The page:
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Jannatul Pramanik

Tell us a few things about yourself (family, job, things that bring you joy).

 I was born in Dhaka, Bangladesh, and have lived in the United States since I was young. I work as a Program Coordinator for Multicultural Student Services at UVA, where I provide programming and support for the APIDA (Asian/Pacific Islander/Desi American) and Middle Eastern/North African student communities. I interact with and manage a wide variety of services sponsored by our office, such as peer mentoring, leadership development, peer education, student organization support, and individual student support. I enjoy how I am continuously learning and being challenged to think critically about student development and serving communities that have been historically marginalized at the University.

What did you do when you were a student at UVA?

I was a member of various Asian-based cultural organizations, including the Asian Student Union, OYFA (the Organization of Young Filipino Americans) and VSA (the Vietnamese Student Association). I was also a Resident Advisor (for two years) and then the Senior Resident of the International Residential College during my fifth year. Additionally, I was involved in the Asian Pacific American Leadership Training Institute as a member of the cohort during my first year and then spent my second through fourth years on the facilitator team assisting in the development and delivery of weekly sessions about leadership through social change and identity development.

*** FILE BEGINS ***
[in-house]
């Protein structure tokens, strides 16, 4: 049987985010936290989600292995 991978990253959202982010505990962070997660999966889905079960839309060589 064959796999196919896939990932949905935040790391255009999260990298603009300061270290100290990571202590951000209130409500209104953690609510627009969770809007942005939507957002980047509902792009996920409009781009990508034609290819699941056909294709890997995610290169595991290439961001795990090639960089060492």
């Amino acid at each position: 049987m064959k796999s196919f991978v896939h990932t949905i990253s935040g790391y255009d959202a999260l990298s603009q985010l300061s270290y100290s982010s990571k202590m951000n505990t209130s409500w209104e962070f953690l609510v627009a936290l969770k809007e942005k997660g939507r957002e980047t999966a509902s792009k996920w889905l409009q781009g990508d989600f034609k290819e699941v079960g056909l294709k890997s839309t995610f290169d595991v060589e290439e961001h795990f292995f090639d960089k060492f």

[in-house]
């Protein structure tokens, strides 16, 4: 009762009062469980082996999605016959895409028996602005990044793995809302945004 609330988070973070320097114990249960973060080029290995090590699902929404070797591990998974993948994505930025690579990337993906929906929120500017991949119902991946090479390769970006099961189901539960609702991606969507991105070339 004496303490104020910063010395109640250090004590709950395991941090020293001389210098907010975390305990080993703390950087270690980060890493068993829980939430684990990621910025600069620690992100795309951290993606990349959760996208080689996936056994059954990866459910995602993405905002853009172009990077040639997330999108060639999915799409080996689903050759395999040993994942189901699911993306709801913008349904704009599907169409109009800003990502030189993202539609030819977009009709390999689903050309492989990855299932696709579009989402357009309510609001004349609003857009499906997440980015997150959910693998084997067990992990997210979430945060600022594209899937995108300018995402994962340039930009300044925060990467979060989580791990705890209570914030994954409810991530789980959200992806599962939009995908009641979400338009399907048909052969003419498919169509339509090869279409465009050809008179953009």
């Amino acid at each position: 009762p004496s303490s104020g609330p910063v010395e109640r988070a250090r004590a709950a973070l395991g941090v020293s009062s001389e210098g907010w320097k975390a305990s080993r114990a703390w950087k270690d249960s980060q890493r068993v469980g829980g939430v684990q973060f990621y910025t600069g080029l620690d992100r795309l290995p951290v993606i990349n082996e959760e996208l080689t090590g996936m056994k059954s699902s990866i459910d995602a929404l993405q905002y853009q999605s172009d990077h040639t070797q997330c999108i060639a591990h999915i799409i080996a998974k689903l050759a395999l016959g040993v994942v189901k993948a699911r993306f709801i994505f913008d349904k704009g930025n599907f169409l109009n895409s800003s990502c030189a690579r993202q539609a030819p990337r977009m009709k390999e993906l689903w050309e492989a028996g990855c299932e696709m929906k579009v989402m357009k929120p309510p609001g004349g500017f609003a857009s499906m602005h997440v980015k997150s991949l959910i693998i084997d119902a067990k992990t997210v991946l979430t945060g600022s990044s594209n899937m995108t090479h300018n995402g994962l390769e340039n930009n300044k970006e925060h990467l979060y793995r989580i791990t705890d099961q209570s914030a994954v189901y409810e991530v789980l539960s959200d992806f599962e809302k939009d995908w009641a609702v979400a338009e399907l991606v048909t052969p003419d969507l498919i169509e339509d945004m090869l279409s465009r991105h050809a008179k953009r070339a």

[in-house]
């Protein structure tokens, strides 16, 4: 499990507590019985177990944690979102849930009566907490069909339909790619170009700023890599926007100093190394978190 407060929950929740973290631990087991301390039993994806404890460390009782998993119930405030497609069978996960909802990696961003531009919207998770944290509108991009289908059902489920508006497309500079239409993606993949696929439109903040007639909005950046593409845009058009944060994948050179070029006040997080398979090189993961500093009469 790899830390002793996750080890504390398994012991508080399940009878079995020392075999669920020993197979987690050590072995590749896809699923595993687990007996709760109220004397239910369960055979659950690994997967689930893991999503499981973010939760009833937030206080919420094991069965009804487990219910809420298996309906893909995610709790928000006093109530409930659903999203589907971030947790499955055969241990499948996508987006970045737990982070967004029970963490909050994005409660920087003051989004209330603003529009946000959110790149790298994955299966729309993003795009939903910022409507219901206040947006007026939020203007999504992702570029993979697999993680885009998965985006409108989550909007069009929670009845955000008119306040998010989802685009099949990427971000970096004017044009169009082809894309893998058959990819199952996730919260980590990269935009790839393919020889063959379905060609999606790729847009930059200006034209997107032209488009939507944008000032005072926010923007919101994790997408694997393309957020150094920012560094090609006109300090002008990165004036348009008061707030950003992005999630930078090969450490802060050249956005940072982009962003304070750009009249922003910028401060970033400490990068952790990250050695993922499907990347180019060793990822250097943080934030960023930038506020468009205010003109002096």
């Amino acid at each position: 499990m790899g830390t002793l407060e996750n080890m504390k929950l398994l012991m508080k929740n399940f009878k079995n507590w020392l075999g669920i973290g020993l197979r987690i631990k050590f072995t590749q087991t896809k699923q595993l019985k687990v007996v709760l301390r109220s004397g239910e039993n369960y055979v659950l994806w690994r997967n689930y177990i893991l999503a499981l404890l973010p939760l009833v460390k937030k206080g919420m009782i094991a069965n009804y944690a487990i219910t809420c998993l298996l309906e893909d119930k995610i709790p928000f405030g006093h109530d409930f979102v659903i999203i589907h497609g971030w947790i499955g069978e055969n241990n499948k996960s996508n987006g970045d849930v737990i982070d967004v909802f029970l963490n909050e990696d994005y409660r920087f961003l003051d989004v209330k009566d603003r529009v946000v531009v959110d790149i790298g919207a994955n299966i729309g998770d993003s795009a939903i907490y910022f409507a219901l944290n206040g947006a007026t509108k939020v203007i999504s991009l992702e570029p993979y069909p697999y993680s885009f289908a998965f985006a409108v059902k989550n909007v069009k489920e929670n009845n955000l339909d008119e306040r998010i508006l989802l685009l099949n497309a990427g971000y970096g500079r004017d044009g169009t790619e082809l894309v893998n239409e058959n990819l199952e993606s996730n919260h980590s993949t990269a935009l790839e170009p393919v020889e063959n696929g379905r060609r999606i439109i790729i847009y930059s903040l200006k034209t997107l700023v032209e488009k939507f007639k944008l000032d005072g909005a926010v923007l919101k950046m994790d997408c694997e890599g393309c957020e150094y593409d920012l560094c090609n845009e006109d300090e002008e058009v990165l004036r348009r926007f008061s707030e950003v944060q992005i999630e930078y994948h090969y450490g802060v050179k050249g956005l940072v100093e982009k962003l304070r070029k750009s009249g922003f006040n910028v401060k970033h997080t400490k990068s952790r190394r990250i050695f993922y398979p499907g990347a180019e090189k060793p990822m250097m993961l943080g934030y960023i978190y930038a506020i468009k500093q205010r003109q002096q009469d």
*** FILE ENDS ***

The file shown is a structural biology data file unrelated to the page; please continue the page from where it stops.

Tell us about a woman/women at UVA who inspires you – now, or during your time on Grounds.

A woman who inspires me is my boss, Vicki Gist, Associate Dean of Students and Director of Multicultural Student Services. Her devotion to students is something I strive for in my own work. She cares about the holistic existence and wellbeing of our students and has always been a consistent advocate. The intentional, thoughtful, and dedicated manner in which she interacts with and supports marginalized communities on grounds is truly admirable and I am grateful for the opportunity to work with and learn from her!  

Is there anything related to women’s history at the University that you would like to learn more about?

I would love to learn more about the history of women of color/women with various intersecting identities and their lives at the University. I think it’s very important to intentionally center the stories of those who have been historically marginalized, as these accounts are essential in providing a sense of communal resilience to others who carry similar identities.